LAKE BUENA VISTA, Fla. - Graffiti is popping up all over Central Florida. An artist, or two, are upping the ante by targeting a busy stretch of Interstate 4.
Large colorful graffiti can be seen popping up along the multilane highway in the Walt Disney World area. The Florida Highway Patrol (FHP) and the Florida Department of Transportation (FDOT) want to find out who is responsible for the damage.
“Troopers we have assigned to the interstate noticed the graffiti at this location. They saw it at the entrance and exit ramps and reported it to FDOT,” FHP Lt. Kim Montes said.
The illegal art is spray-painted in areas that had recently been refreshed with new white paint. Troopers are not happy the state-owned property has been tagged.
“First of all, it’s against the law to be up there as a pedestrian. So whoever did this, you can’t be walking around standing on an interstate,” Lt. Montes said.
She said it’s not just illegal, but it’s also not safe along the busy road.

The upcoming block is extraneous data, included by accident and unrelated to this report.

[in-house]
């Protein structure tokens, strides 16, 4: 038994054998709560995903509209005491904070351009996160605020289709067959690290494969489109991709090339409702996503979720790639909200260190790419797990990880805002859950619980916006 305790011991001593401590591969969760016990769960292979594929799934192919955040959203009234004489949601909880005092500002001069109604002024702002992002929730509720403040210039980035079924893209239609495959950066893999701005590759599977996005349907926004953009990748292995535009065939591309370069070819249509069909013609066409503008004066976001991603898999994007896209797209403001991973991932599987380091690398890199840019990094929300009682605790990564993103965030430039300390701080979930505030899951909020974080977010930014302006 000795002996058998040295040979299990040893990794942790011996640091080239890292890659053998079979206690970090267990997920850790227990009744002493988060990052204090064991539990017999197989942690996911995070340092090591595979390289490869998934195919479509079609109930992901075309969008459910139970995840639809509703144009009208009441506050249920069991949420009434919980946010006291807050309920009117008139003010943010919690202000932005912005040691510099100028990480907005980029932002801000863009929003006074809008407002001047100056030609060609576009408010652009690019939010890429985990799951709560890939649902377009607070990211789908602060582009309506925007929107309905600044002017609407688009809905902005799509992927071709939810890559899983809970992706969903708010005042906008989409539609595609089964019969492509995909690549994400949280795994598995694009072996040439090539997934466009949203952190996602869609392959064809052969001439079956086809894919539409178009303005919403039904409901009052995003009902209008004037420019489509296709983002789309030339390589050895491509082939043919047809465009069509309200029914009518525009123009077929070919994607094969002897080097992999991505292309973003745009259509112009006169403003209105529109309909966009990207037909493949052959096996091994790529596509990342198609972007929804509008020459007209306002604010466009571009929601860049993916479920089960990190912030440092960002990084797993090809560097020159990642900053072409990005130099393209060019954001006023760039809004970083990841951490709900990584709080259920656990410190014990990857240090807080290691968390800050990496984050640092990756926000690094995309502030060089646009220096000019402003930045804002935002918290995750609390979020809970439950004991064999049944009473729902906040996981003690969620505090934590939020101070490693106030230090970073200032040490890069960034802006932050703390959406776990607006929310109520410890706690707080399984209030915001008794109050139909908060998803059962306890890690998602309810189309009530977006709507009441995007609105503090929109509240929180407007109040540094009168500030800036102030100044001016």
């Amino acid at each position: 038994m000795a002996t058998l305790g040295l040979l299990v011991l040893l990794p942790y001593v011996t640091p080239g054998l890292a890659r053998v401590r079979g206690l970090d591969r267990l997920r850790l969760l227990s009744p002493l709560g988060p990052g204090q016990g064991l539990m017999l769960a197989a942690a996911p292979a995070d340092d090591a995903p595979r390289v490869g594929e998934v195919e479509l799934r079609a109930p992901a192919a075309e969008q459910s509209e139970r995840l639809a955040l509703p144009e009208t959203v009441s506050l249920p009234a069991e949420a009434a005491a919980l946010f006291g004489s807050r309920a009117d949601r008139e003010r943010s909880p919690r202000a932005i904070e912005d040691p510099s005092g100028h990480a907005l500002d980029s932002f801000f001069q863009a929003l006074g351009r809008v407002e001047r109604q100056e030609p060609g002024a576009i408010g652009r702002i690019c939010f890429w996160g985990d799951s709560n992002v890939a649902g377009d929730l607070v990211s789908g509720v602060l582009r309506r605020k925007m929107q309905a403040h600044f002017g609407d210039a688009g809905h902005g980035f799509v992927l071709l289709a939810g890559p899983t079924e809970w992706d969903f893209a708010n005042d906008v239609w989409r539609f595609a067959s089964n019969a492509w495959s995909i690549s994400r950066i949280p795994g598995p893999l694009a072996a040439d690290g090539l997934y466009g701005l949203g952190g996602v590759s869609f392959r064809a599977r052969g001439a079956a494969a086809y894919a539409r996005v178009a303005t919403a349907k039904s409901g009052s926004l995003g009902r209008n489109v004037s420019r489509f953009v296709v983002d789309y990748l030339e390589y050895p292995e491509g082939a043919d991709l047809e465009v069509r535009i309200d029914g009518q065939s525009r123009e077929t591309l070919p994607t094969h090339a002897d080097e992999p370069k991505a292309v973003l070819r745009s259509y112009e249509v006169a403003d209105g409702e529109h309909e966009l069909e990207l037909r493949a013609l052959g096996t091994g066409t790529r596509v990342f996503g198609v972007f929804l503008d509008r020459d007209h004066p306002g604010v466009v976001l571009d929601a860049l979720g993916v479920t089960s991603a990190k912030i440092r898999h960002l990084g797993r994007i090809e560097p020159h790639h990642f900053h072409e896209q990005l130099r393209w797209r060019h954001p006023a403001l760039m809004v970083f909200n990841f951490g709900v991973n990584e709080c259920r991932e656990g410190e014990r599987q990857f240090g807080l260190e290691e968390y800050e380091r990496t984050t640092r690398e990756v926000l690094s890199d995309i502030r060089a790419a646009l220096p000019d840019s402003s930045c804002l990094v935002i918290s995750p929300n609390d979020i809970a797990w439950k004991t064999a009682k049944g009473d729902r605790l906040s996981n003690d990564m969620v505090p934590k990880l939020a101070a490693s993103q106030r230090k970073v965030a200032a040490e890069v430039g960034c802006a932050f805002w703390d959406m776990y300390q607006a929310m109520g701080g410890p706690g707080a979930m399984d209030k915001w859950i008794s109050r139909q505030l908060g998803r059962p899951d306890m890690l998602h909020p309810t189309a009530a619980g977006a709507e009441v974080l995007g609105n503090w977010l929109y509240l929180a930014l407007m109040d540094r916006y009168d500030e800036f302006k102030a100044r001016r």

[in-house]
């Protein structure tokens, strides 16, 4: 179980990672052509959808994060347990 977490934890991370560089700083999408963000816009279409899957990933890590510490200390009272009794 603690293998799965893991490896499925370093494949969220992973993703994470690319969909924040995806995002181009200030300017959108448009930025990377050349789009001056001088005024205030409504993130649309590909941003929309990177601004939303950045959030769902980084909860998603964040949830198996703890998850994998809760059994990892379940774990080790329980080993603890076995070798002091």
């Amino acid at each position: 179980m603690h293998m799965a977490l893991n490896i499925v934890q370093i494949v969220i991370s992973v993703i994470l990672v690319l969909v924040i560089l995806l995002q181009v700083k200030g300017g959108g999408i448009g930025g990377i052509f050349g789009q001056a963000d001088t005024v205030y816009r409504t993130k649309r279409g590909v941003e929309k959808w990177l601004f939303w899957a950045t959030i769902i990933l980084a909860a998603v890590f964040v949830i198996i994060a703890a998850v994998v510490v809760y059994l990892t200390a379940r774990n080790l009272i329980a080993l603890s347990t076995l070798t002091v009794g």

"Some might see the wall as being defaced, others see a blank canvas and viewers especially if someone is sitting in traffic for a while,” said Wanda Raimundi-Ortiz, an associate studio art professor at the University of Central Florida.
She explains that smack dab in the middle of the Disney exits is prime time for a graffiti artist.
“When it comes to graffiti writing there’s always been a history of tagging and drawing murals in highly visible areas. That’s just a way of drawing attention to themselves,” Raimundi-Ortiz said.
She added that she is not surprised by the timing of these pieces either.
“You tend to see more graffiti seems to kind of explode more in times of crisis or social strife and this is one of those times. This is definitely a pressure cooker.”
“DANK SMALL” is what’s written on the larger piece. Raimundi-Ortiz said it is likely the artist’s street moniker. FHP reported the graffiti to FDOT Monday. By midday Wednesday, crews were already painting over it. Lt. Montes warns her troopers will arrest graffiti artists if they catch them in the act.
“Now that it’s on our radar, we’ll continue to look in these areas,” Lt. Montes said.
She said they could be charged with criminal mischief to start and will have to pay to have the walls repaired or repainted.
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